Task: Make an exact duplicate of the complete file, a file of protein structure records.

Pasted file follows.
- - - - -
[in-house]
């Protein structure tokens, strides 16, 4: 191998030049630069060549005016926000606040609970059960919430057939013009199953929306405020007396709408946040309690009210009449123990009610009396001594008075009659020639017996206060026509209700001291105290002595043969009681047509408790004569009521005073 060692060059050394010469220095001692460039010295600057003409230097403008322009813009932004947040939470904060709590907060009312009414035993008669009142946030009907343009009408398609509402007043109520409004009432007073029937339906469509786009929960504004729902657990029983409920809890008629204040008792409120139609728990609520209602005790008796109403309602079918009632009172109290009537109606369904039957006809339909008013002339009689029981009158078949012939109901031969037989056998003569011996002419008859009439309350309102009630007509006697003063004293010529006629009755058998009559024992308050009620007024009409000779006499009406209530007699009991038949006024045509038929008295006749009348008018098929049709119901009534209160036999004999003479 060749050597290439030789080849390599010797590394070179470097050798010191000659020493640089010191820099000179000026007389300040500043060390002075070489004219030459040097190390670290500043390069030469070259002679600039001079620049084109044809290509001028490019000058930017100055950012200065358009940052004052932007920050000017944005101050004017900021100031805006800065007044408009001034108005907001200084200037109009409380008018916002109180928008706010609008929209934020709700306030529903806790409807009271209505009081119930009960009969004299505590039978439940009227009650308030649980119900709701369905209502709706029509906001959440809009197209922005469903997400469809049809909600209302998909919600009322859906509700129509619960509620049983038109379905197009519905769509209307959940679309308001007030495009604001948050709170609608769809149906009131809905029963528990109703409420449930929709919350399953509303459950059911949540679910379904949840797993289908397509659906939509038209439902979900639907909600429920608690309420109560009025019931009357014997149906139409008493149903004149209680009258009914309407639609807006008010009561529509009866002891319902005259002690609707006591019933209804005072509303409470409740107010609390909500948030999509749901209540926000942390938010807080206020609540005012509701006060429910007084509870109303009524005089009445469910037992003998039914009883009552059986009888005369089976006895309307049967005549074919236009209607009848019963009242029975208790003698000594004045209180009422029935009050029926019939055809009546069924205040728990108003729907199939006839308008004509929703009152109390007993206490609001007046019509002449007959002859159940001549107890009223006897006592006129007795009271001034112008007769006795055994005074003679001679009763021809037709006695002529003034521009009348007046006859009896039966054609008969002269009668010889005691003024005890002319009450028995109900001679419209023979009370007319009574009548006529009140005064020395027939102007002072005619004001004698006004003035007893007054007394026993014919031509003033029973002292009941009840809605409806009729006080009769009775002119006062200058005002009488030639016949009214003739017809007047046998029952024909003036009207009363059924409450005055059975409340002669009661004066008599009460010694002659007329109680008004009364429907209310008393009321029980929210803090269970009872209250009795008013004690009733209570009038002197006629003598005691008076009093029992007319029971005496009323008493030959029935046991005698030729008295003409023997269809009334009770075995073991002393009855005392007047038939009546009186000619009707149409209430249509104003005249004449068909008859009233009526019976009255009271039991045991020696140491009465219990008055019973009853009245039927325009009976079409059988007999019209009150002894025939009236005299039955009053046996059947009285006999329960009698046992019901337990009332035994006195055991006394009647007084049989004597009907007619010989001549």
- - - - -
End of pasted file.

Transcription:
[in-house]
């Protein structure tokens, strides 16, 4: 191998030049630069060549005016926000606040609970059960919430057939013009199953929306405020007396709408946040309690009210009449123990009610009396001594008075009659020639017996206060026509209700001291105290002595043969009681047509408790004569009521005073 060692060059050394010469220095001692460039010295600057003409230097403008322009813009932004947040939470904060709590907060009312009414035993008669009142946030009907343009009408398609509402007043109520409004009432007073029937339906469509786009929960504004729902657990029983409920809890008629204040008792409120139609728990609520209602005790008796109403309602079918009632009172109290009537109606369904039957006809339909008013002339009689029981009158078949012939109901031969037989056998003569011996002419008859009439309350309102009630007509006697003063004293010529006629009755058998009559024992308050009620007024009409000779006499009406209530007699009991038949006024045509038929008295006749009348008018098929049709119901009534209160036999004999003479 060749050597290439030789080849390599010797590394070179470097050798010191000659020493640089010191820099000179000026007389300040500043060390002075070489004219030459040097190390670290500043390069030469070259002679600039001079620049084109044809290509001028490019000058930017100055950012200065358009940052004052932007920050000017944005101050004017900021100031805006800065007044408009001034108005907001200084200037109009409380008018916002109180928008706010609008929209934020709700306030529903806790409807009271209505009081119930009960009969004299505590039978439940009227009650308030649980119900709701369905209502709706029509906001959440809009197209922005469903997400469809049809909600209302998909919600009322859906509700129509619960509620049983038109379905197009519905769509209307959940679309308001007030495009604001948050709170609608769809149906009131809905029963528990109703409420449930929709919350399953509303459950059911949540679910379904949840797993289908397509659906939509038209439902979900639907909600429920608690309420109560009025019931009357014997149906139409008493149903004149209680009258009914309407639609807006008010009561529509009866002891319902005259002690609707006591019933209804005072509303409470409740107010609390909500948030999509749901209540926000942390938010807080206020609540005012509701006060429910007084509870109303009524005089009445469910037992003998039914009883009552059986009888005369089976006895309307049967005549074919236009209607009848019963009242029975208790003698000594004045209180009422029935009050029926019939055809009546069924205040728990108003729907199939006839308008004509929703009152109390007993206490609001007046019509002449007959002859159940001549107890009223006897006592006129007795009271001034112008007769006795055994005074003679001679009763021809037709006695002529003034521009009348007046006859009896039966054609008969002269009668010889005691003024005890002319009450028995109900001679419209023979009370007319009574009548006529009140005064020395027939102007002072005619004001004698006004003035007893007054007394026993014919031509003033029973002292009941009840809605409806009729006080009769009775002119006062200058005002009488030639016949009214003739017809007047046998029952024909003036009207009363059924409450005055059975409340002669009661004066008599009460010694002659007329109680008004009364429907209310008393009321029980929210803090269970009872209250009795008013004690009733209570009038002197006629003598005691008076009093029992007319029971005496009323008493030959029935046991005698030729008295003409023997269809009334009770075995073991002393009855005392007047038939009546009186000619009707149409209430249509104003005249004449068909008859009233009526019976009255009271039991045991020696140491009465219990008055019973009853009245039927325009009976079409059988007999019209009150002894025939009236005299039955009053046996059947009285006999329960009698046992019901337990009332035994006195055991006394009647007084049989004597009907007619010989001549």